I want you guys to know I wouldn’t have changed anything about the race. I’m sure we all feel like we could have done better, I know I could have done better and maybe if I had it would have been different and I don’t know what that would have been like. So I wouldn’t have changed anything. I had so much fun; this was probably my favorite race so far. It was exactly the experience I needed. Thank you! Chase, obviously you know I’d race again with you, but I don’t think I told Tammy this after the race and I regret it, but I would race again with you, Tammy, any day.
--From Max Whittaker, Team Aborted Unicorns
And now to make sure this is suitably way too long-winded, here's my own reflection written after a 30 hour desert trek as part of the Abu Dhabi Adventure Challenge in December of 2010.
During that trek I remember thinking about lots of things – and HATING the present moment. Suffering – more than I could remember ever experiencing. No shade. So much heat. Pain from the knees down, and a future that seemed so daunting – 25 km more of walking across endless dunes – slow and painful going. At the same time though I knew it was temporary. And I had a strange sort of awareness of this ephemeral nature of my present state that helped get me through it. It didn’t make the suffering somehow less – but it did make it endurable – at the moments when the thought of 6 hours more walking seemed to encapsulate everything – an eternity – I’d know, intellectually that there was going to be a moment in my life where the desert was only a memory. And I had these points of reference – knowledge of recent experiences where I must have been suffering (even previous stages of ADAC) or past situations where I must have felt similar all encompassing anguish – where the memories themselves contained no real sense of the suffering I must have endured. Like in Primal Quest (2006) – I’m sure there were times when I felt an overwhelming sense of impossibility when viewing the task ahead, and yet made it through. Lots of internal dialogue/self attention went on in the last 2 CP’s – I was essentially “in my head” the whole time – perhaps to avoid being in my body.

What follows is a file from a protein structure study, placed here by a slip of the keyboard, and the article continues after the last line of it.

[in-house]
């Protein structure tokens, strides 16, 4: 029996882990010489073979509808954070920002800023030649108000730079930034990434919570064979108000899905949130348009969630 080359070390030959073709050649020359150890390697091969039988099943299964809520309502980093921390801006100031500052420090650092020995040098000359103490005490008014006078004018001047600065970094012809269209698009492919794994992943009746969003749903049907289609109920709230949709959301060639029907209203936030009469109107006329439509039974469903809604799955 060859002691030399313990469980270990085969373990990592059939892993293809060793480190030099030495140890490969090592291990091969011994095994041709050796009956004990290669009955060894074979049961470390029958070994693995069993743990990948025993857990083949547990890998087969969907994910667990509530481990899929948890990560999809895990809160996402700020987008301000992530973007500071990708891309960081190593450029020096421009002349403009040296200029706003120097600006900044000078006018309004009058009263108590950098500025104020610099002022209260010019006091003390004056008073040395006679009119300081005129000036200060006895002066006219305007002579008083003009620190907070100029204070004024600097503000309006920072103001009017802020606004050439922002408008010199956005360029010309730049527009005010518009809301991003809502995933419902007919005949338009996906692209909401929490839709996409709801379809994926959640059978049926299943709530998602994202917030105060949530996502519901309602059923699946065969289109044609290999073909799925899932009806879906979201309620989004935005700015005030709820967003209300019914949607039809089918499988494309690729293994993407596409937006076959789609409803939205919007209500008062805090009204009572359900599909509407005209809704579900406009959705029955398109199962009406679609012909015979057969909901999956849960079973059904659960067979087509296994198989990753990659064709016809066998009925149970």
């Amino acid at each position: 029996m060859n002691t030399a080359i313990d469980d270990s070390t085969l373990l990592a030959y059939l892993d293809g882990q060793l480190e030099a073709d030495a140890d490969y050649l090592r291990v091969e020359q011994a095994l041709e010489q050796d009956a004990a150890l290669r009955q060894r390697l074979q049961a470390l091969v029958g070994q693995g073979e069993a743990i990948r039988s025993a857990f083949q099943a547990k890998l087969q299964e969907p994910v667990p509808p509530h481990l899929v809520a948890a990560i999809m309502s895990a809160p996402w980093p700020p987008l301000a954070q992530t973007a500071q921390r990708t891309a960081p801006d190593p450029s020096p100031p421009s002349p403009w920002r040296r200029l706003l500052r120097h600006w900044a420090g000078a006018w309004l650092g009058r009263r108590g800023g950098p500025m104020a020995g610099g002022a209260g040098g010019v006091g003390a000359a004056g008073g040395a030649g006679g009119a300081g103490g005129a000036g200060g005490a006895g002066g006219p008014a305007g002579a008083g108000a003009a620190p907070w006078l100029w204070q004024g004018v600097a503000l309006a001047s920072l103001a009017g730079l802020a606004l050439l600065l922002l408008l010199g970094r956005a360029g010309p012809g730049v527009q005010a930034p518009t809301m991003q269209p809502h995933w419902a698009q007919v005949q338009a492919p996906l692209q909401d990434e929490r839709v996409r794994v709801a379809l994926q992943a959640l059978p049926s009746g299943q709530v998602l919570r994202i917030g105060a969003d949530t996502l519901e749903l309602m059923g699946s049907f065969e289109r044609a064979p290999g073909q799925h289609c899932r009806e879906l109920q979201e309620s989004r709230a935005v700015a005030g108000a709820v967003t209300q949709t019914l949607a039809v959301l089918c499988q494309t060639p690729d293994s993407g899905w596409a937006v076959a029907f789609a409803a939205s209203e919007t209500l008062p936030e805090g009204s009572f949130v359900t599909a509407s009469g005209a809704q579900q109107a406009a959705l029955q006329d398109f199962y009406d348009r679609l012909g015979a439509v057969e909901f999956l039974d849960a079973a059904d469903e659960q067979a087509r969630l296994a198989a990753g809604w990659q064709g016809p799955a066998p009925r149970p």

I do think I could have gone faster physically – but the mind wasn’t behind the body enough to do so – the mental effort required to sustain forward progress was good enough – speed seemed to require additional effort at such a diminished return (i.e. every 1% faster required 10% more effort or something). It was like a complicated mathematical equation or relationship – I sought the minimum along some curve described by a combination of variables related to suffering – mental effort, physical pain, and duration. Move slowly and the physical pain goes down slightly, mental effort down significantly, but duration up. Moving quickly takes heaps more mental effort, causes a bit more physical pain, but requires less duration. This is why I sought the tow – minimization of suffering. It was really, in retrospect, a beautiful, fascinating, illuminating, humbling, and torturous experience. My calves became swollen for the last quarter or so of the trek and still remain so today (3 days later). In fact – from my knees to my toes I’m full of fluid – my skin taught and itchy (not sure why) and I can feel my pulse radiate in my shins and toes. Bizarre. Wonder how long it will last [Note – it took about 2 weeks to have normal legs again.]
Here are clips of a pre-race and post race story that aired on the Fargo news stations, provided by Grant Mehring:
http://www.wday.com/event/article/id/51072/publisher_ID/29/ - pre race story
http://www.wday.com/event/article/id/51234/ - post race story
And here is Ted's video blog from the race - good stuff guys!
The blessing of being a race director for something like END-AR24 is that it allows you to meet and get to know so many truly remarkable guys and gals. i shared meaningful moments with each of the teams whether they finished or not, and acted as coach, guide, cheerleader or chief consoler. Each team had their own experience - a triumph of teamwork; a supreme battle of will that pushed them beyond the personal limits they were looking to challenge; or tough decisions brought on by injury or illness to a team-mate. The human drama on display was simply gorgeous.
|How can I rank a field full of teams like this?!|
|Tu-Uyen embodying the spirit of AR|